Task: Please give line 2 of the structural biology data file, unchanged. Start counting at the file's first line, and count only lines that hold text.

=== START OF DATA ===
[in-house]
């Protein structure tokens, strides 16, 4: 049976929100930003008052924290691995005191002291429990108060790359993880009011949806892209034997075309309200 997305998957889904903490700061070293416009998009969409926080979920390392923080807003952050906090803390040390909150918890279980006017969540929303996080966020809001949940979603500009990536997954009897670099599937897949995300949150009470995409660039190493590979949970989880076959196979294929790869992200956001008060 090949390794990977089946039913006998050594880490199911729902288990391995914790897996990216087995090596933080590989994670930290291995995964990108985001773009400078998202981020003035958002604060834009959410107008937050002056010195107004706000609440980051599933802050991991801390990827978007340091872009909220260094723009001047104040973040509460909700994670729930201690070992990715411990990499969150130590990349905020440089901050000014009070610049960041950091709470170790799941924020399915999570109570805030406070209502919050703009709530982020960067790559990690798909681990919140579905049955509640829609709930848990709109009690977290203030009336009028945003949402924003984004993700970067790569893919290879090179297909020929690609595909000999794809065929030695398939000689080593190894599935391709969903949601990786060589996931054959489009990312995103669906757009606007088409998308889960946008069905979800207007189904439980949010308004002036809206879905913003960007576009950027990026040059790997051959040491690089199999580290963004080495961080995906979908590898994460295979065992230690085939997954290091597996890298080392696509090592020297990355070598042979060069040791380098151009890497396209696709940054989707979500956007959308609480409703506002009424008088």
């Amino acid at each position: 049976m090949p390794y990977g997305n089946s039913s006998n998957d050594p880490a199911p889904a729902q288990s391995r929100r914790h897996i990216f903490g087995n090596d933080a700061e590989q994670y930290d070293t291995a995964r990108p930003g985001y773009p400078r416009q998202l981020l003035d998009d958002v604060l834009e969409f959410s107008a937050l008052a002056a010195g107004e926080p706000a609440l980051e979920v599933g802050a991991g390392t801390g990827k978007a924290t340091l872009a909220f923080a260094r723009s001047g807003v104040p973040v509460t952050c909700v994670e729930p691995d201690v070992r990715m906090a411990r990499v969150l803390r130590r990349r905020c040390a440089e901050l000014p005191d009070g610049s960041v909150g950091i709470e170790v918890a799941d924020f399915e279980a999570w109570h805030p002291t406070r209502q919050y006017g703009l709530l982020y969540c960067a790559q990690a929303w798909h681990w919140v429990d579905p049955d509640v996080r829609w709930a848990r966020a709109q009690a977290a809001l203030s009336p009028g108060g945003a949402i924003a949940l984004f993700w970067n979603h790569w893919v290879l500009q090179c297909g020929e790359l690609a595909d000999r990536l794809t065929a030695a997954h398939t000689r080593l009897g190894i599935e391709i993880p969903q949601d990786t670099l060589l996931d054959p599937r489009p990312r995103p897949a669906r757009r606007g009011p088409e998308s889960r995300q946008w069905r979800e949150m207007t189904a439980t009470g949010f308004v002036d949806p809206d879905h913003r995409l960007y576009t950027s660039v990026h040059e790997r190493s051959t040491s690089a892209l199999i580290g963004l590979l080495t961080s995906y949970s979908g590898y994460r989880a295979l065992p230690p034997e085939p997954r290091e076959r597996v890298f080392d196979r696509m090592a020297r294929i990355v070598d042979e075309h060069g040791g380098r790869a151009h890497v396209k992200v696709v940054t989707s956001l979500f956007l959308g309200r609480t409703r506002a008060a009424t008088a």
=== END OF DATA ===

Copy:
């Protein structure tokens, strides 16, 4: 049976929100930003008052924290691995005191002291429990108060790359993880009011949806892209034997075309309200 997305998957889904903490700061070293416009998009969409926080979920390392923080807003952050906090803390040390909150918890279980006017969540929303996080966020809001949940979603500009990536997954009897670099599937897949995300949150009470995409660039190493590979949970989880076959196979294929790869992200956001008060 090949390794990977089946039913006998050594880490199911729902288990391995914790897996990216087995090596933080590989994670930290291995995964990108985001773009400078998202981020003035958002604060834009959410107008937050002056010195107004706000609440980051599933802050991991801390990827978007340091872009909220260094723009001047104040973040509460909700994670729930201690070992990715411990990499969150130590990349905020440089901050000014009070610049960041950091709470170790799941924020399915999570109570805030406070209502919050703009709530982020960067790559990690798909681990919140579905049955509640829609709930848990709109009690977290203030009336009028945003949402924003984004993700970067790569893919290879090179297909020929690609595909000999794809065929030695398939000689080593190894599935391709969903949601990786060589996931054959489009990312995103669906757009606007088409998308889960946008069905979800207007189904439980949010308004002036809206879905913003960007576009950027990026040059790997051959040491690089199999580290963004080495961080995906979908590898994460295979065992230690085939997954290091597996890298080392696509090592020297990355070598042979060069040791380098151009890497396209696709940054989707979500956007959308609480409703506002009424008088």